Natural Intelligence Techno-Domestic Invasion

Natural Intelligence Techno-Domestic Invasion

Medium: Interactive installation with tomato plant, domestic objects, Arduino-compiled automation of robot arm, light/soil moisture sensor, water pump, UV ray lightbulb.

Date: Winter 2020

Natural Intelligence Techno-Domestic Invasion is an interactive installation imagining the convergence of organic and technological systems as a dominant trait in natural evolution. Agricultural plants are speculated as intelligent entities employing humans and machines in their survival and geographic expansion. Luring us with the promise of their fruit, agricultural plants such as the tomato have seduced humans to cater to their development by artificial means in artificial environments. The tomato's integration with humans and technology allows it to spread into terrains and climates that are naturally unsuitable and unsustainable. The installation functions as such an integrated automated system for vegetation-growth. The tomato plant is watered by a robotic arm when the moisture level is low in the soil. It is provided a full spectrum LED lighting when there is insufficient light detected in the room. The autosensing and auto-responsive system contemplates human-techno assistance as an essential survival trait for plants in the race for survival.

Today, plant-growing hydroponics/aquaponics/lighting stations are manufactured and sold everywhere online or in stores. They are found in homes, farms, labs all across North America. Agricultural plants that are equipped with technological assistance and human care cheat their way through natural selection by invading into inhospitable/incompatible environments and out-trumping the vegetation that naturally grows in the geographic region. We can already see this in the deforestation of jungles where natural vegetation is compromised for the growth of agricultural plants. Human and technological support is increasingly becoming a requisite that determine whether a plant-species lives on or dies out. The piece contemplates how the interplay between humans, technology, and plants are reshaping current and future bio-evolution on the planet.

The installation juxtaposes hard mechanical systems with a soft organic body. They are merged together to form one hybrid form of techno-vegetable. The coupling questions whether nature has become mechanized or machines have become naturalized. The merging of the soft and hard forms blurs the boundaries between natural and artificial entities. The flow of their exchange and synchronized systems imagine an alternative techno-bio form that is increasingly becoming the dominant species on the planet.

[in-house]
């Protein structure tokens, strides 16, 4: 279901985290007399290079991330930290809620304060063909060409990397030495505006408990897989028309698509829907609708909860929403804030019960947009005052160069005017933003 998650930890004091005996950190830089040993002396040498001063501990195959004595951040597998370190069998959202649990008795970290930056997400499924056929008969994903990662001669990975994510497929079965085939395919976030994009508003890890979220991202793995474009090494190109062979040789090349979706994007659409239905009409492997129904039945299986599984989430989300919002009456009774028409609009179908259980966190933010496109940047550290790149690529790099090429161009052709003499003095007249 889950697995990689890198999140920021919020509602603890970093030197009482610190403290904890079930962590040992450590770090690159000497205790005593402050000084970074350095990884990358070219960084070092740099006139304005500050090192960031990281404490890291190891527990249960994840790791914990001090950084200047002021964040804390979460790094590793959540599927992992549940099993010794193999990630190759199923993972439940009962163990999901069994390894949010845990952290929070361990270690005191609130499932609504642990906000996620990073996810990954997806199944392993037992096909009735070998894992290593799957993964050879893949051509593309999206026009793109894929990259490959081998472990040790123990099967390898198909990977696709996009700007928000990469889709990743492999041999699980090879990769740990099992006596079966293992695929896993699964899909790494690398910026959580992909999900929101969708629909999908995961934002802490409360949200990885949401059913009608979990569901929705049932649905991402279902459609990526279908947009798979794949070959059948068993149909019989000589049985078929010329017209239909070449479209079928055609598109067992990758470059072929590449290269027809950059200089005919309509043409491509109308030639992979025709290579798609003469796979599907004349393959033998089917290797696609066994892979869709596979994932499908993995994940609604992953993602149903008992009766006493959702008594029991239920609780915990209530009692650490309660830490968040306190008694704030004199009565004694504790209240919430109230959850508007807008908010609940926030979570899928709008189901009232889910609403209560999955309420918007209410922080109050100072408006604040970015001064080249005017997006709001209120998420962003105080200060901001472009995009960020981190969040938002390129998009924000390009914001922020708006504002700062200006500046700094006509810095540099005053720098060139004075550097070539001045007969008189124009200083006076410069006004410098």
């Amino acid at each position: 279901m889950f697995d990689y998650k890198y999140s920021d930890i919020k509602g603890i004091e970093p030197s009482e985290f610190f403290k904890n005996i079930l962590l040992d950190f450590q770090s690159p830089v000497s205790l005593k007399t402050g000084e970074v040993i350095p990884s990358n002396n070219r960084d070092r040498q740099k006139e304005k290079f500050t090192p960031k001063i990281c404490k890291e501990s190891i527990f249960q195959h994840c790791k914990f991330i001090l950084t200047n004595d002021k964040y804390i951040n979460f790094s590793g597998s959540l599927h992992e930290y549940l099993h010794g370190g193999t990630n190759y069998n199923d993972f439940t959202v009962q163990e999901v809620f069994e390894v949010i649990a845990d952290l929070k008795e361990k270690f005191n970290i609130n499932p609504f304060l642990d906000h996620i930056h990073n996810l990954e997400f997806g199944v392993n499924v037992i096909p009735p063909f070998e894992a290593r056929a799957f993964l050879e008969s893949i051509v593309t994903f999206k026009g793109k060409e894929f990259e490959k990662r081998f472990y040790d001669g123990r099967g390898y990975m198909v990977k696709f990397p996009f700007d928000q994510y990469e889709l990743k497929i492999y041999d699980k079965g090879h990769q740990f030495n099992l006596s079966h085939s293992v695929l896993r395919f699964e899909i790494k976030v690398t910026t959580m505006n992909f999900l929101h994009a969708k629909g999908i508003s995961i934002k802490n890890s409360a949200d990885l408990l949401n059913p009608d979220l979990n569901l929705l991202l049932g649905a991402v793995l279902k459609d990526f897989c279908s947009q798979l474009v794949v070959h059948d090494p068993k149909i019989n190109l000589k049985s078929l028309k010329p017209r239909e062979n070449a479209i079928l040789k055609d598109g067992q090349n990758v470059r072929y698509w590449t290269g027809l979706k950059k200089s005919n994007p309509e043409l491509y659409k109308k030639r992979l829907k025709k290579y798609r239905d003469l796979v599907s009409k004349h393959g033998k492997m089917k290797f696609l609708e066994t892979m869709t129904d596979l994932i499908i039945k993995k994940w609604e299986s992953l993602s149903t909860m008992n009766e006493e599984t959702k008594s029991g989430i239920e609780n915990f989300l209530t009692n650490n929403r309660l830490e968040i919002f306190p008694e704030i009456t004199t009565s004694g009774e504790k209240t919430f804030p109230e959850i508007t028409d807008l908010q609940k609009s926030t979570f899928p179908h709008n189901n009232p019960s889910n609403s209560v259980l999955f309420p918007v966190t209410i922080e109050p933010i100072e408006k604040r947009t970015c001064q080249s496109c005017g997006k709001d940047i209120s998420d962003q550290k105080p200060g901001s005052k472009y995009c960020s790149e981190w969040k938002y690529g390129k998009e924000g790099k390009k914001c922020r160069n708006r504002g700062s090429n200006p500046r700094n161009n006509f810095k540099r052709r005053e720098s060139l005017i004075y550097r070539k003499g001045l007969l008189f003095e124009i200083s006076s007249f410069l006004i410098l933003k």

The installation is a conglomeration of domestic items such as buckets, lamp, and shelf, with technical equipment such as electronic sensors and mechanical actuators. It reflects the types of environments adopted by agricultural plants which have easy access to humans and technology. This environment imagines the self-domestication and self-artificialization of agricultural plants for survival purposes.

The tomato plant is quiet, puny, and seemingly powerless amidst its surrounding of technology and man-made articles. Behind appearances, however, the entire structure and function of the system is centralized around the plant. All operations of observation and maintenance are facilitated toward this principal figure of the tomato. In accordance with Levi Bryant’s Machine Oriented Ontology, the project thinks of plants as opportunistic agents which control and change their environment for their benefit. Agricultural plants which have traditionally been viewed as objects colonized by humans, are presented as entities with intelligence and command over humans and human-made tools.

In this context, I am not the artist of the installation, but merely a mediator. Having been convinced by the plant’s promise of delicious produce, I have assembled all the necessary technology to sustain its development. I have been recruited by the tomato plant, and the installation is an environment of the plant's design. Through the automatic regulation of light and water, the tomato can now live and grow where I live in Calgary, even through the long winters with short hours of sun.

The system works by series of sensors and actuators. A capacitative soil sensor detects the moisture level in the soil. A hose extends out from a submersible pond pump which spurts out water. The end of the hose is attached to a robot arm that rotates around the plant. When the moisture level is low, the pump is initiated, and the robot arm choreographically hoses over the soil, covering all areas inside the pot. Once the soil reaches a sufficient moisture state, pump and robot arm both cease.

Tomatoes plants require eight or more hours of light a day. A photocell is tracking the level of light in the room. It acts as a button for a solid-state relay that switches on a big light bulb that hangs over the plant. When the photocell senses that there is insufficient lighting in the room, it will trigger the lightbulb to turn on. When the photocell senses that there is enough light in the room, it will keep the light bulb off.

Neopixels are placed around the plant as a way of giving the plant communication capabilities. They blink different shades of colours in response to various conditions of the plant. When the soil level is too dry, the neopixels will blink blue, to communicate that the plant requires water. When the light level is too low, the neopixels will blink yellow, demanding for more light. When these levels are both corrected by the automated system, the neopixels will blink in a rainbow shade to communicate that the tomato is happily satisfied.


  • Bryant, Levi. Onto-Cartography An Ontology of Machines and Media. Edinburgh University Press Ltd, 2014, Edinburgh, pp.33-35 Bryant, Levi. The Democracy of Objects. Open Humanities Press, 2011, p 27.